Digital manufacturing service provider Protolabs has announced plans to enhance its manufacturing capabilities and pricing options for CNC machining, injection molding, and 3D printing services. The company aims to achieve this by leveraging its digital network of manufacturers, Hubs.
This strategic move will enable customers to access advanced capabilities, minimize part expenses, and scale up their part quantities. The expansion primarily targets offering cost-effective parts for large-scale production, without compromising on low-volume, on-demand manufacturing services. As a result, customers can benefit from a wider range of options and flexible solutions that cater to their unique manufacturing needs.
“Never before has the industry seen a digital manufacturing model quite like this. Protolabs has combined the speed and quality of a service bureau built from the ground up with a highly vetted distributed network of global manufacturers,” said Alex Cappy, Vice President and CEO of Hubs. “We’re pushing the envelope further than ever before to provide a truly seamless service at Protolabs.”
New manufacturing capabilities unleashed
Protolabs has provided a comprehensive breakdown of the additional options that are now available through its manufacturing network. With regards to CNC machining, customers can now take advantage of tolerances that can reach as low as +/- 0.001 inches (0.020mm), along with a range of part sizes that vary from 40 inches (1,000mm) to 0.02 inches (0.5mm). Moreover, plating, anodizing, and chromate coating are now available in larger quantities.
As for injection molding, the network now has the capability to undertake high-requirement molding projects that involve larger and deeper parts (for instance, 47.24 inches x 27.56 inches x 11.81 inches; 1,200mm x 700mm x 300mm) as well as more intricate parts. In addition to Protolabs’ six other plastic and metal additive manufacturing technologies, customers can now access Fused Deposition Modeling (FDM) 3D printing through the network for the rapid prototyping of cost-efficient parts.
All of the above manufacturing capabilities are now accessible to customers through protolabs.com for CNC machining and directly via hubs.com for expanded injection molding and 3D printing FDM options.
“Over the past few years, we’ve talked with thousands of customers around the world,” said Rob Bodor, President and CEO at Protolabs. “Many still require quick-turn parts to support their new product innovation or to address supply disruptions. However, a common sentiment in many of these conversations has been the need for cost-efficient parts for volume production at a time when many have reduced budgets. Our digital network addresses that need.”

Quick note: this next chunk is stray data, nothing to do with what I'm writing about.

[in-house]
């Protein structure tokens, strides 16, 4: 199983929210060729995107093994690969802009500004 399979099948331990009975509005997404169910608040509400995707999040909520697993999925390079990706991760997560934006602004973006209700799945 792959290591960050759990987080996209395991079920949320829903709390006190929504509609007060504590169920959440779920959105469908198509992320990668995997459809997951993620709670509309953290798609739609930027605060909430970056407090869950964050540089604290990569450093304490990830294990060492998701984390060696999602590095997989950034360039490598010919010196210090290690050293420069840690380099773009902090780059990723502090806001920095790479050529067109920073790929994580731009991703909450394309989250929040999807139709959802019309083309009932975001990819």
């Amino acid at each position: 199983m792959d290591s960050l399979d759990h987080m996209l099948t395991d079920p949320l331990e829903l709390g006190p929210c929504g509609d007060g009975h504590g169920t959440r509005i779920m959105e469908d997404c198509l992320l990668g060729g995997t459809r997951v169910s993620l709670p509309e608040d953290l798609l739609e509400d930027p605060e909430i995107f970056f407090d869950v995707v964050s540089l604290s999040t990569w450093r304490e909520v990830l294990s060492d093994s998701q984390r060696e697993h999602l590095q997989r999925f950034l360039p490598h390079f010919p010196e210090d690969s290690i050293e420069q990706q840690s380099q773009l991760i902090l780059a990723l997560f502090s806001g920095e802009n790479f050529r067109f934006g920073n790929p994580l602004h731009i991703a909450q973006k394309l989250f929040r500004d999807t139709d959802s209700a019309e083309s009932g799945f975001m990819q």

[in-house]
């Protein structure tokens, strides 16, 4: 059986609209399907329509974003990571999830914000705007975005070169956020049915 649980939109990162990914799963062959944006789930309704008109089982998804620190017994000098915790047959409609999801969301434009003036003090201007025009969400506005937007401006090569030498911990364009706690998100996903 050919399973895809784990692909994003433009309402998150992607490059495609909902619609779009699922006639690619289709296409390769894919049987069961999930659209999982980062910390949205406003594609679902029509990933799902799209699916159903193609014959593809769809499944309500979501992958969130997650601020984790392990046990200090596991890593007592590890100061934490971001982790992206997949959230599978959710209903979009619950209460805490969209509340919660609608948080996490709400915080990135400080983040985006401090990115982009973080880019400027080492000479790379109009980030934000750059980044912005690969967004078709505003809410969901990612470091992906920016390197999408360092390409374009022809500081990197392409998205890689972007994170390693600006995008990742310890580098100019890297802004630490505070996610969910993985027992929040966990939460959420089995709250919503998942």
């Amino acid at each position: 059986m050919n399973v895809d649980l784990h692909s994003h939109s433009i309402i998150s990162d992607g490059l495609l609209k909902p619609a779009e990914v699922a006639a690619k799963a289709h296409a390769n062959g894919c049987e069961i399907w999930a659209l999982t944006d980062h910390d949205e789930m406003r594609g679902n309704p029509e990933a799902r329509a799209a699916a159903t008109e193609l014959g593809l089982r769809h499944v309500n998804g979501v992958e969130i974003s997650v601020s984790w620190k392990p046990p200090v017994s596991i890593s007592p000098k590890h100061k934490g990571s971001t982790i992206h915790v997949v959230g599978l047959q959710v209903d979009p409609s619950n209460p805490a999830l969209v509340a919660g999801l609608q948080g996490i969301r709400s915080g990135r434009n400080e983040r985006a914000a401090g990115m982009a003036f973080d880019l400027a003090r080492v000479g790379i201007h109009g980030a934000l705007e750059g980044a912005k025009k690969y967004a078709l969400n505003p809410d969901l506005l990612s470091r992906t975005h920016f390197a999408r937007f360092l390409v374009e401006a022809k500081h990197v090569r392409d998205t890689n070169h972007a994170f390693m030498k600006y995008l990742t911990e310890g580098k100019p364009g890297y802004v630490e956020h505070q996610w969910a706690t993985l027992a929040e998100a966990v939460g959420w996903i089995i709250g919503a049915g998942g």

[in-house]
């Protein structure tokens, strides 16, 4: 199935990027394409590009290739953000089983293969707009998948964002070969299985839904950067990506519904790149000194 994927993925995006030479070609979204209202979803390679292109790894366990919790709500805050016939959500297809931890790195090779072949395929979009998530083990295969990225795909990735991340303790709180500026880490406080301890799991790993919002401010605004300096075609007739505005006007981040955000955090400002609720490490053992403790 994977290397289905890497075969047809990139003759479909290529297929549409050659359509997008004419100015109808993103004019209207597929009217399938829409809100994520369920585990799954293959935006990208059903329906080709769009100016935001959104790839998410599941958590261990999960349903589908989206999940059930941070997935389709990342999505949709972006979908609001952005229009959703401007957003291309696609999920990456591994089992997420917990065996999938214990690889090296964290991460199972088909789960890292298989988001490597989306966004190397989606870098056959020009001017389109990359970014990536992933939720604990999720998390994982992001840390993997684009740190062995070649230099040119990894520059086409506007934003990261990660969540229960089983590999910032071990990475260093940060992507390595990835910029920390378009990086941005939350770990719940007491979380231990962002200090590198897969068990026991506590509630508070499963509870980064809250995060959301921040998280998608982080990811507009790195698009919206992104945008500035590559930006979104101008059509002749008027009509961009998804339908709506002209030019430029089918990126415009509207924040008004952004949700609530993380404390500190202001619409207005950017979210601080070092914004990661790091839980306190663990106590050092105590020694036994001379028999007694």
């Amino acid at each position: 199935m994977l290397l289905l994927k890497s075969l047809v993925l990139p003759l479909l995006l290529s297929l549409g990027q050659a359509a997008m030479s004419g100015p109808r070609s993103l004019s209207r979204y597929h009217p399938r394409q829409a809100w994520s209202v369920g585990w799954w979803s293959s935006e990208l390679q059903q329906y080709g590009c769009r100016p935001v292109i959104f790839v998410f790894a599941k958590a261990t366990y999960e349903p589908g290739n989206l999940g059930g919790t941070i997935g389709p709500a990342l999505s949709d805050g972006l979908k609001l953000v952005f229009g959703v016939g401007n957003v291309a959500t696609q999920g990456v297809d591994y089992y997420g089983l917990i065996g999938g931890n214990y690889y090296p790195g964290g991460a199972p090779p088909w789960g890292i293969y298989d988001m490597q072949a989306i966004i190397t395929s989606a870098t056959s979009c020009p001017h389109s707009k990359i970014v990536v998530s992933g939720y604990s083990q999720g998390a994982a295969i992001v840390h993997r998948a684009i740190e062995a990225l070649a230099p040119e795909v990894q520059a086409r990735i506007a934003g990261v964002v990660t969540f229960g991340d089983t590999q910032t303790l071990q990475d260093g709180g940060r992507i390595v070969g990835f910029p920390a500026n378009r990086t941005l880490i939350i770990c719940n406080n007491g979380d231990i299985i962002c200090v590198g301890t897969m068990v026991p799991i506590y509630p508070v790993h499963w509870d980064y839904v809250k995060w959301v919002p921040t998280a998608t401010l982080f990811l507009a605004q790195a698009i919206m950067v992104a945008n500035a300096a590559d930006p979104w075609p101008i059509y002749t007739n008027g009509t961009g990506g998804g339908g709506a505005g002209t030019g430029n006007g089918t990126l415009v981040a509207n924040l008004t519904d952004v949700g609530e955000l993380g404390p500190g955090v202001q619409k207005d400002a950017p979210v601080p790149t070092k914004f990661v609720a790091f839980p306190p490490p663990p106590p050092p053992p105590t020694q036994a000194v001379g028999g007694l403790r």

3D printing capabilities advanced by manufacturing networks
Prototyping company Quickparts became a member of the Roboze 3D Parts Network, established by Roboze, an industrial 3D printer manufacturer. This development was expected to bolster the local production of customized parts worldwide by leveraging industrial 3D printing systems and novel materials. According to Quickparts, it installed the first Roboze solution, ARGO 500, at its Seattle headquarters, where it will be used to cater to aerospace and industrial companies throughout the United States.
“As industry experts, we have followed Roboze from the beginning and were immediately impressed by how the company and its technology have grown over the years. We needed to expand our systems to more quickly meet our customers’ needs to produce end-use parts accurately and with high-performance polymeric materials. Roboze proved to be the best choice in terms of versatility, quality, and repeatability,” said Ziad Abou, CEO of Quickparts.
Powder bed fusion (PBF) 3D printers provider EOS, launched its Contract Manufacturing Network (CMN). The network linked established AM production partners with end-users, enabling them to produce high-quality parts quickly and reliably. Initially, the network comprised seven partners, including FKM, Erpro, Volum-E, Pankl, Materialise, Oerlikon, and Hasenauer & Hesser in EMEA. EOS’ Contract Manufacturing Network expanded on the services it already provided through its partner networks. Customers requiring dependable AM partners instead of producing their own parts can contact the network for aid, which includes services from rapid prototyping to small series volumes of up to 1,000 parts.
What does the future of 3D printing for the next ten years hold?
What engineering challenges will need to be tackled in the additive manufacturing sector in the coming decade?
While you’re here, why not subscribe to our Youtube channel? Featuring discussion, debriefs, video shorts, and webinar replays.
Are you looking for a job in the additive manufacturing industry? Visit 3D Printing Jobs for a selection of roles in the industry.
Featured image shows Protolabs factory. Image via Protolabs.